Legislation in the 1970s effectively banned lead from paint, and a 1985 EPA order required that the amount of lead in gasoline be cut by 90 percent by the following year. Five years later, a 1990 amendment to the Clean Air Act demanded that lead be completely removed from gasoline by 1995. The EPA also reduced the amount of lead that could be emitted by smelters, mines and other industrial operations, leading to an 85 percent decrease in the amount of airborne lead pollution between 1990 and 2015.
The effort, of course, was imperfect. A December 2016 Reuters report following Flint, Michigan’s lead crisis found 1,100 areas around the country where lead levels were regularly four times what they were at the peak of Flint’s contamination. Many, like Flint, were in poor regions neglected by state and federal policymakers. Unlike other toxic chemicals, lead does not break down over time. But the agency’s efforts did have an enormous effect. A 2002 study found that the level of lead in young children’s blood fell by more than 80 percent from 1976 to 1999, and that IQs increased as a result.
4. Making the Air Safe to Breathe
The agency also cracked down on other forms of air pollution, leading to a decrease in particulate matter and chemicals in the air that cause asthma. Their efforts meant a visible decrease in the smog that often choked cities in the ‘70s and ‘80s.
To do this, the agency cracked down on vehicle emissions and the pollutants coming from the smokestacks of factories and power plants. As the number of miles Americans travel per year has steadily climbed and the amount of power Americans consume has grown, emissions have fallen.
That saved hundreds of thousands of lives per year, and meant millions fewer cases of asthma and respiratory diseases. According to a peer-reviewed EPA study, these regulations in particular meant 165,000 fewer deaths per year in 2010 than in 1990 and 1.7 million fewer cases of asthma. One recent study found that, thanks to these air pollution controls, children in Southern California have lungs that are 10 percent larger and stronger than children’s lungs were 20 years ago.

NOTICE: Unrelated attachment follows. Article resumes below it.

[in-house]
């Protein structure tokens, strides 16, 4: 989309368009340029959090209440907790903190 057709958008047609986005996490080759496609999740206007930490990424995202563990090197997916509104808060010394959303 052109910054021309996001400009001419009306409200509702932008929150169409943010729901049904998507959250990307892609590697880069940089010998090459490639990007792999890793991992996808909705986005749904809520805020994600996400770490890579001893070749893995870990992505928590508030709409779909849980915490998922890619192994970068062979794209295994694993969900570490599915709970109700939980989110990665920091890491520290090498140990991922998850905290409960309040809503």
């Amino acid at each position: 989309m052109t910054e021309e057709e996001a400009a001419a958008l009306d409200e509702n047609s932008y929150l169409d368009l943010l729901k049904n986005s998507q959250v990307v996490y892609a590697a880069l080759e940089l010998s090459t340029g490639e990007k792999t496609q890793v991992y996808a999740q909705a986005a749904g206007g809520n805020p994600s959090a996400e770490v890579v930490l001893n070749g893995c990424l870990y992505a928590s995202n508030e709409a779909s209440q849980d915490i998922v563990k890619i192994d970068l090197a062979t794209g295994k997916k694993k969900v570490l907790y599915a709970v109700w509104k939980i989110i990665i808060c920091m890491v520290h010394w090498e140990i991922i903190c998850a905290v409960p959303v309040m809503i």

5. Cleaning Up Industrialism’s Legacy
Throughout the 1960s and ‘70s, residents of Love Canal, New York noticed an odd smell coming from the 99th Street School. And they noticed that odd things were happening too: Childrens’ sneakers melted to the pavement; dogs burned their nose when they sniffed it. Turns out, the school was built on top of a toxic waste dump. The “canal” for which the town is named was filled with toxic waste by the Hooker Chemical Company for three decades — 22,000 tons in all — before, in 1955, the area was paved over and a school was built on top of it. The chemical company had sold the property to the city for $1 — part of the deal, the “Hooker clause,” was that the company would not be liable if anyone got sick or died in the school.
When residents of Love Canal uncovered this sordid history, it provoked national outrage. Efforts to regulate toxic chemicals had already been in the works — in 1976, Congress passed the Resource Conservation and Recovery Act as part of an effort to respond to concerns about illegal, toxic dumping, and the Toxic Substances Control Act, which gave the EPA the authority to protect public health by regulating toxic chemicals. But in 1980, largely in response to Love Canal and other toxic disasters that garnered headlines, Congress established a program to make use of a “superfund” that would clean up America’s most toxic places, and throughout the ’80s the EPA put the money to work, cleaning up heavily polluted sites from landfills to oil spills, factory fires to sludge pits, throughout the US. A program for less-urgent but still important cases, the Brownfields Program, was launched in 1995, tasked with cleaning up sites where contamination was an impediment to putting a vacant property to better use.
These programs, taken together, amounted to a formalized, government-supported environmental justice initiative, improving toxic sites that were unjustly distributed across America’s poor and minority neighborhoods. But, in recent years, shrinking appropriations from congress have slowed cleanup efforts.
6. Making Water Safe to Drink
In 1974, Congress passed the Safe Drinking Water Act, giving the EPA the ability to regulate the water that came out of Americans’ taps. The agency ended up banning more than 90 contaminants from the water supply and cracking down on companies whose business practices poisoned Americans.